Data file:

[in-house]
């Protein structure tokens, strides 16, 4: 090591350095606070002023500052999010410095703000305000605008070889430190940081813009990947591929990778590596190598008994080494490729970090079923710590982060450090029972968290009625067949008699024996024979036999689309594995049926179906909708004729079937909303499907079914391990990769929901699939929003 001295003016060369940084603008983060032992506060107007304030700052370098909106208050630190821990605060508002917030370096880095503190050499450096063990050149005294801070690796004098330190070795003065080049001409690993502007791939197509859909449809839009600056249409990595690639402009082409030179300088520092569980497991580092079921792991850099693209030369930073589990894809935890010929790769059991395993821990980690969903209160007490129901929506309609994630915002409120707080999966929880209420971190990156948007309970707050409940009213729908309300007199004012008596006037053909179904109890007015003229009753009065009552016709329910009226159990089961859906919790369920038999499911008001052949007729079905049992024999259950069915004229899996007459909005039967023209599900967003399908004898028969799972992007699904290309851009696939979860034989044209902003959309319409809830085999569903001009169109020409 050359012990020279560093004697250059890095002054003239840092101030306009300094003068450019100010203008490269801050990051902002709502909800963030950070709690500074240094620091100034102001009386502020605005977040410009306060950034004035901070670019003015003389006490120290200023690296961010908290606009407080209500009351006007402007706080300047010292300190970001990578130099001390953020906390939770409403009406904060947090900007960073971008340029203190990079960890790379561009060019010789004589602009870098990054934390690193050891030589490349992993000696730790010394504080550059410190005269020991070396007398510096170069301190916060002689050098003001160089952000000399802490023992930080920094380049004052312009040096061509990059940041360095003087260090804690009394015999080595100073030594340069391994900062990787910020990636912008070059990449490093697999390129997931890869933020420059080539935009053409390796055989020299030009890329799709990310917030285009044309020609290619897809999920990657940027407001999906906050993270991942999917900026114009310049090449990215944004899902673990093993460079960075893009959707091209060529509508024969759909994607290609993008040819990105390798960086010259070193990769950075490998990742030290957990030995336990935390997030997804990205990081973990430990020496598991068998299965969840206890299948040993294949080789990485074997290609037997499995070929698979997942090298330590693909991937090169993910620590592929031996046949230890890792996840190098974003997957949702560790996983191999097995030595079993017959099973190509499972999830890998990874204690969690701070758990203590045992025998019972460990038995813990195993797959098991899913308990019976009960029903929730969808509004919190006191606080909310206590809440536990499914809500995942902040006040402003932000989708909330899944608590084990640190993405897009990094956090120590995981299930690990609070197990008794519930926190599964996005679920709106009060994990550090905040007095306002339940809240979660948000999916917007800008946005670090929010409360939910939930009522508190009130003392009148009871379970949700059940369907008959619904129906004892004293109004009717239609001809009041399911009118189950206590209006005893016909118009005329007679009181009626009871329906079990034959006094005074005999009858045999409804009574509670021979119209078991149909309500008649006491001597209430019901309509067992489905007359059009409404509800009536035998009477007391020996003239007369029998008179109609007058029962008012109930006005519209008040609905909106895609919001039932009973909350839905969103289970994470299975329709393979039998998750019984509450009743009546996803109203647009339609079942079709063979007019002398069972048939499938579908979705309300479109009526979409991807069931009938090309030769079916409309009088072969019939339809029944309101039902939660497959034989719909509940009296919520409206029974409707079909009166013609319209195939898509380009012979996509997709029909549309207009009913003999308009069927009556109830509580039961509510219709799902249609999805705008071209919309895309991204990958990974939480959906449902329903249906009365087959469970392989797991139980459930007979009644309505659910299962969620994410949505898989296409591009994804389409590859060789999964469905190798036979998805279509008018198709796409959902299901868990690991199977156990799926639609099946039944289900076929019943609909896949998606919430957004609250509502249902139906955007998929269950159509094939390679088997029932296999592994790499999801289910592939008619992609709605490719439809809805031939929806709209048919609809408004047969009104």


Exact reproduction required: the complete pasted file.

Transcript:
[in-house]
């Protein structure tokens, strides 16, 4: 090591350095606070002023500052999010410095703000305000605008070889430190940081813009990947591929990778590596190598008994080494490729970090079923710590982060450090029972968290009625067949008699024996024979036999689309594995049926179906909708004729079937909303499907079914391990990769929901699939929003 001295003016060369940084603008983060032992506060107007304030700052370098909106208050630190821990605060508002917030370096880095503190050499450096063990050149005294801070690796004098330190070795003065080049001409690993502007791939197509859909449809839009600056249409990595690639402009082409030179300088520092569980497991580092079921792991850099693209030369930073589990894809935890010929790769059991395993821990980690969903209160007490129901929506309609994630915002409120707080999966929880209420971190990156948007309970707050409940009213729908309300007199004012008596006037053909179904109890007015003229009753009065009552016709329910009226159990089961859906919790369920038999499911008001052949007729079905049992024999259950069915004229899996007459909005039967023209599900967003399908004898028969799972992007699904290309851009696939979860034989044209902003959309319409809830085999569903001009169109020409 050359012990020279560093004697250059890095002054003239840092101030306009300094003068450019100010203008490269801050990051902002709502909800963030950070709690500074240094620091100034102001009386502020605005977040410009306060950034004035901070670019003015003389006490120290200023690296961010908290606009407080209500009351006007402007706080300047010292300190970001990578130099001390953020906390939770409403009406904060947090900007960073971008340029203190990079960890790379561009060019010789004589602009870098990054934390690193050891030589490349992993000696730790010394504080550059410190005269020991070396007398510096170069301190916060002689050098003001160089952000000399802490023992930080920094380049004052312009040096061509990059940041360095003087260090804690009394015999080595100073030594340069391994900062990787910020990636912008070059990449490093697999390129997931890869933020420059080539935009053409390796055989020299030009890329799709990310917030285009044309020609290619897809999920990657940027407001999906906050993270991942999917900026114009310049090449990215944004899902673990093993460079960075893009959707091209060529509508024969759909994607290609993008040819990105390798960086010259070193990769950075490998990742030290957990030995336990935390997030997804990205990081973990430990020496598991068998299965969840206890299948040993294949080789990485074997290609037997499995070929698979997942090298330590693909991937090169993910620590592929031996046949230890890792996840190098974003997957949702560790996983191999097995030595079993017959099973190509499972999830890998990874204690969690701070758990203590045992025998019972460990038995813990195993797959098991899913308990019976009960029903929730969808509004919190006191606080909310206590809440536990499914809500995942902040006040402003932000989708909330899944608590084990640190993405897009990094956090120590995981299930690990609070197990008794519930926190599964996005679920709106009060994990550090905040007095306002339940809240979660948000999916917007800008946005670090929010409360939910939930009522508190009130003392009148009871379970949700059940369907008959619904129906004892004293109004009717239609001809009041399911009118189950206590209006005893016909118009005329007679009181009626009871329906079990034959006094005074005999009858045999409804009574509670021979119209078991149909309500008649006491001597209430019901309509067992489905007359059009409404509800009536035998009477007391020996003239007369029998008179109609007058029962008012109930006005519209008040609905909106895609919001039932009973909350839905969103289970994470299975329709393979039998998750019984509450009743009546996803109203647009339609079942079709063979007019002398069972048939499938579908979705309300479109009526979409991807069931009938090309030769079916409309009088072969019939339809029944309101039902939660497959034989719909509940009296919520409206029974409707079909009166013609319209195939898509380009012979996509997709029909549309207009009913003999308009069927009556109830509580039961509510219709799902249609999805705008071209919309895309991204990958990974939480959906449902329903249906009365087959469970392989797991139980459930007979009644309505659910299962969620994410949505898989296409591009994804389409590859060789999964469905190798036979998805279509008018198709796409959902299901868990690991199977156990799926639609099946039944289900076929019943609909896949998606919430957004609250509502249902139906955007998929269950159509094939390679088997029932296999592994790499999801289910592939008619992609709605490719439809809805031939929806709209048919609809408004047969009104």